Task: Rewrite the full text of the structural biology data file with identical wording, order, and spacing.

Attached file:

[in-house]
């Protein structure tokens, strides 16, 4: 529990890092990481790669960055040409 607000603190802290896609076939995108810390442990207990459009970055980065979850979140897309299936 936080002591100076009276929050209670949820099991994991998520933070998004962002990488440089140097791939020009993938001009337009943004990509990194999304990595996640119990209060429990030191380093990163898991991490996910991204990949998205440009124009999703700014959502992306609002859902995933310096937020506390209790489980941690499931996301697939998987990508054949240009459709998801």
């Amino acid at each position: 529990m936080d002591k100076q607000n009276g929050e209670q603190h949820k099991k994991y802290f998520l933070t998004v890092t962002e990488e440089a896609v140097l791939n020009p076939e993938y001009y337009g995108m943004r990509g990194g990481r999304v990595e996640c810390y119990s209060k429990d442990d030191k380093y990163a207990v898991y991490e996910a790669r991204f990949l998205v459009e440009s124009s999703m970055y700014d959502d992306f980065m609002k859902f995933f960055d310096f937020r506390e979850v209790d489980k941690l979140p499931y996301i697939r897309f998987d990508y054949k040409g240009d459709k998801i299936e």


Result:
[in-house]
């Protein structure tokens, strides 16, 4: 529990890092990481790669960055040409 607000603190802290896609076939995108810390442990207990459009970055980065979850979140897309299936 936080002591100076009276929050209670949820099991994991998520933070998004962002990488440089140097791939020009993938001009337009943004990509990194999304990595996640119990209060429990030191380093990163898991991490996910991204990949998205440009124009999703700014959502992306609002859902995933310096937020506390209790489980941690499931996301697939998987990508054949240009459709998801």
């Amino acid at each position: 529990m936080d002591k100076q607000n009276g929050e209670q603190h949820k099991k994991y802290f998520l933070t998004v890092t962002e990488e440089a896609v140097l791939n020009p076939e993938y001009y337009g995108m943004r990509g990194g990481r999304v990595e996640c810390y119990s209060k429990d442990d030191k380093y990163a207990v898991y991490e996910a790669r991204f990949l998205v459009e440009s124009s999703m970055y700014d959502d992306f980065m609002k859902f995933f960055d310096f937020r506390e979850v209790d489980k941690l979140p499931y996301i697939r897309f998987d990508y054949k040409g240009d459709k998801i299936e």